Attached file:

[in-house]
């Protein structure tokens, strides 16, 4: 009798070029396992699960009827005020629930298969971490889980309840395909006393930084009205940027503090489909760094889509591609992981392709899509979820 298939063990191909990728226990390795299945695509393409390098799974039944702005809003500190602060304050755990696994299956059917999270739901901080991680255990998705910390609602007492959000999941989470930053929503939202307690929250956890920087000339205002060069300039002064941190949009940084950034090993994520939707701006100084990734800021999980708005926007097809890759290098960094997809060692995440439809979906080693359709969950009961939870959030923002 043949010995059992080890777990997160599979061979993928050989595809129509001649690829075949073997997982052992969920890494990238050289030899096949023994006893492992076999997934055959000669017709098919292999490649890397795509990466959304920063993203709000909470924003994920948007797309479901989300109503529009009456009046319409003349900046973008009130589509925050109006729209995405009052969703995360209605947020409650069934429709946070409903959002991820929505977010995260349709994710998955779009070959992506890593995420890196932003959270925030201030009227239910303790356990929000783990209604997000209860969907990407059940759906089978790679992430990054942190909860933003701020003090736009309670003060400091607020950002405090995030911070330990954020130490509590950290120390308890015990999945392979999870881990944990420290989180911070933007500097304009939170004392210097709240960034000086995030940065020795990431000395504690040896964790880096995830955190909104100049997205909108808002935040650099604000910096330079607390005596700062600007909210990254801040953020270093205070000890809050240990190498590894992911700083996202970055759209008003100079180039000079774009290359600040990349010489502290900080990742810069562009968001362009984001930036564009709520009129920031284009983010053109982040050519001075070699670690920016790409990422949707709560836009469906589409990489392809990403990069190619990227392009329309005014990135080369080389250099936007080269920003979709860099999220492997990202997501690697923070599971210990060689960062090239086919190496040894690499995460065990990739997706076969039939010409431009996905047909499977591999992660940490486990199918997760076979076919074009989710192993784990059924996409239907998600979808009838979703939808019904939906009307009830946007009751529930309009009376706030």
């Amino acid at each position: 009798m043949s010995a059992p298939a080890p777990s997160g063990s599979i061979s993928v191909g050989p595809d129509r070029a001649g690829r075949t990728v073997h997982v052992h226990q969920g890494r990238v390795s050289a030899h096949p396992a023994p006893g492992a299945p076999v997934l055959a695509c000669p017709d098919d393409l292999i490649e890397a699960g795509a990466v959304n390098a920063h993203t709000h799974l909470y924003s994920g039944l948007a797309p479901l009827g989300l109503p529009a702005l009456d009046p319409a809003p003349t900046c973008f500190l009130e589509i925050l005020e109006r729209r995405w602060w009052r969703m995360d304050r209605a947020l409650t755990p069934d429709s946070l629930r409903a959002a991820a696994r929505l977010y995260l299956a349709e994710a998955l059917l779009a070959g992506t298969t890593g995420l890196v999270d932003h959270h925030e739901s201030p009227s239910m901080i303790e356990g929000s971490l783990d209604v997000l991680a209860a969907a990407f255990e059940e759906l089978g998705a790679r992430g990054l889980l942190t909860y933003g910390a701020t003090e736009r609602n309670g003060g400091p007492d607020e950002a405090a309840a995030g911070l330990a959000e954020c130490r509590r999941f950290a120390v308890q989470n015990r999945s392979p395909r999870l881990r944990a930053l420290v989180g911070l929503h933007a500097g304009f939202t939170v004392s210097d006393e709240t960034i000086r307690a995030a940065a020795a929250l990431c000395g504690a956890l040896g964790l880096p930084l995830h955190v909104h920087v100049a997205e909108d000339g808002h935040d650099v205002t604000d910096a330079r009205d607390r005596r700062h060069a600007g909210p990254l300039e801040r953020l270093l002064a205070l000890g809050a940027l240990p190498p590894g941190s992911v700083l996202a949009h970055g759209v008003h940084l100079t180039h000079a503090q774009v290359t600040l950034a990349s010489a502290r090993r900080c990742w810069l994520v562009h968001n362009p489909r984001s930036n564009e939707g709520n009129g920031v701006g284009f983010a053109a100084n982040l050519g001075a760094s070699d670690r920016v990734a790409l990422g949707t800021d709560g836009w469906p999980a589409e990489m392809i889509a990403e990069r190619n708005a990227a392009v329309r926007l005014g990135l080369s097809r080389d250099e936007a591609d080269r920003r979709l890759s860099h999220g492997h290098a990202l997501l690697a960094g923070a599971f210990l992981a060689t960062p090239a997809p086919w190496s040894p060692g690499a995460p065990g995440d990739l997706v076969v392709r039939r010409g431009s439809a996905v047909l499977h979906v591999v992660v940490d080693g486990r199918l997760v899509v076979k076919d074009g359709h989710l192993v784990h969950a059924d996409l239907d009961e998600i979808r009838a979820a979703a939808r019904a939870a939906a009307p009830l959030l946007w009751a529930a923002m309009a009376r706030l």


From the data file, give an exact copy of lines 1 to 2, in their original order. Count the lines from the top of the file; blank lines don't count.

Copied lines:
[in-house]
């Protein structure tokens, strides 16, 4: 009798070029396992699960009827005020629930298969971490889980309840395909006393930084009205940027503090489909760094889509591609992981392709899509979820 298939063990191909990728226990390795299945695509393409390098799974039944702005809003500190602060304050755990696994299956059917999270739901901080991680255990998705910390609602007492959000999941989470930053929503939202307690929250956890920087000339205002060069300039002064941190949009940084950034090993994520939707701006100084990734800021999980708005926007097809890759290098960094997809060692995440439809979906080693359709969950009961939870959030923002 043949010995059992080890777990997160599979061979993928050989595809129509001649690829075949073997997982052992969920890494990238050289030899096949023994006893492992076999997934055959000669017709098919292999490649890397795509990466959304920063993203709000909470924003994920948007797309479901989300109503529009009456009046319409003349900046973008009130589509925050109006729209995405009052969703995360209605947020409650069934429709946070409903959002991820929505977010995260349709994710998955779009070959992506890593995420890196932003959270925030201030009227239910303790356990929000783990209604997000209860969907990407059940759906089978790679992430990054942190909860933003701020003090736009309670003060400091607020950002405090995030911070330990954020130490509590950290120390308890015990999945392979999870881990944990420290989180911070933007500097304009939170004392210097709240960034000086995030940065020795990431000395504690040896964790880096995830955190909104100049997205909108808002935040650099604000910096330079607390005596700062600007909210990254801040953020270093205070000890809050240990190498590894992911700083996202970055759209008003100079180039000079774009290359600040990349010489502290900080990742810069562009968001362009984001930036564009709520009129920031284009983010053109982040050519001075070699670690920016790409990422949707709560836009469906589409990489392809990403990069190619990227392009329309005014990135080369080389250099936007080269920003979709860099999220492997990202997501690697923070599971210990060689960062090239086919190496040894690499995460065990990739997706076969039939010409431009996905047909499977591999992660940490486990199918997760076979076919074009989710192993784990059924996409239907998600979808009838979703939808019904939906009307009830946007009751529930309009009376706030």